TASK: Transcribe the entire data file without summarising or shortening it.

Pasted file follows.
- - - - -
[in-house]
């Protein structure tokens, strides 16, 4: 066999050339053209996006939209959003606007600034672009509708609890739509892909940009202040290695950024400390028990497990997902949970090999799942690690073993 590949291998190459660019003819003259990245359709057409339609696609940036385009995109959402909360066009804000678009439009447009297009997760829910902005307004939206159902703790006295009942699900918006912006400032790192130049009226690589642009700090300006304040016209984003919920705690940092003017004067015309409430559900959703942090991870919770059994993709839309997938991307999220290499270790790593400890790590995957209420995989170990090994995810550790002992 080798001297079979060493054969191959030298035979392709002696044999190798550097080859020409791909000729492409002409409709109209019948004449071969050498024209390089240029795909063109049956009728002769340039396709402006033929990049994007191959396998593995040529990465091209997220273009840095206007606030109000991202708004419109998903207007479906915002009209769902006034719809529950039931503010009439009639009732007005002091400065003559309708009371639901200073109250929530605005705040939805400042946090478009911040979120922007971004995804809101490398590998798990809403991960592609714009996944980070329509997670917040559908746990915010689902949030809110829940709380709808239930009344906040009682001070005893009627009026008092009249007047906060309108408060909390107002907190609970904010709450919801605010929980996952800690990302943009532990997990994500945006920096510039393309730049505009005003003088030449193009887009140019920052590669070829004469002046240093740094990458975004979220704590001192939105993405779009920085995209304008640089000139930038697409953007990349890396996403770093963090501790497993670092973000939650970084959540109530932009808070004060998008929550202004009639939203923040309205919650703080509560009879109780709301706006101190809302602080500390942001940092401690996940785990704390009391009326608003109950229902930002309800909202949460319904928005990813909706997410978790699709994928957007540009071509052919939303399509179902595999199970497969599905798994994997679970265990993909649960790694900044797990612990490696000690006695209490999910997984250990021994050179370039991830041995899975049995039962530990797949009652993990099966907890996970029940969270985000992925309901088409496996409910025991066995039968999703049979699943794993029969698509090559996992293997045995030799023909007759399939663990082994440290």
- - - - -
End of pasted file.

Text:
[in-house]
């Protein structure tokens, strides 16, 4: 066999050339053209996006939209959003606007600034672009509708609890739509892909940009202040290695950024400390028990497990997902949970090999799942690690073993 590949291998190459660019003819003259990245359709057409339609696609940036385009995109959402909360066009804000678009439009447009297009997760829910902005307004939206159902703790006295009942699900918006912006400032790192130049009226690589642009700090300006304040016209984003919920705690940092003017004067015309409430559900959703942090991870919770059994993709839309997938991307999220290499270790790593400890790590995957209420995989170990090994995810550790002992 080798001297079979060493054969191959030298035979392709002696044999190798550097080859020409791909000729492409002409409709109209019948004449071969050498024209390089240029795909063109049956009728002769340039396709402006033929990049994007191959396998593995040529990465091209997220273009840095206007606030109000991202708004419109998903207007479906915002009209769902006034719809529950039931503010009439009639009732007005002091400065003559309708009371639901200073109250929530605005705040939805400042946090478009911040979120922007971004995804809101490398590998798990809403991960592609714009996944980070329509997670917040559908746990915010689902949030809110829940709380709808239930009344906040009682001070005893009627009026008092009249007047906060309108408060909390107002907190609970904010709450919801605010929980996952800690990302943009532990997990994500945006920096510039393309730049505009005003003088030449193009887009140019920052590669070829004469002046240093740094990458975004979220704590001192939105993405779009920085995209304008640089000139930038697409953007990349890396996403770093963090501790497993670092973000939650970084959540109530932009808070004060998008929550202004009639939203923040309205919650703080509560009879109780709301706006101190809302602080500390942001940092401690996940785990704390009391009326608003109950229902930002309800909202949460319904928005990813909706997410978790699709994928957007540009071509052919939303399509179902595999199970497969599905798994994997679970265990993909649960790694900044797990612990490696000690006695209490999910997984250990021994050179370039991830041995899975049995039962530990797949009652993990099966907890996970029940969270985000992925309901088409496996409910025991066995039968999703049979699943794993029969698509090559996992293997045995030799023909007759399939663990082994440290």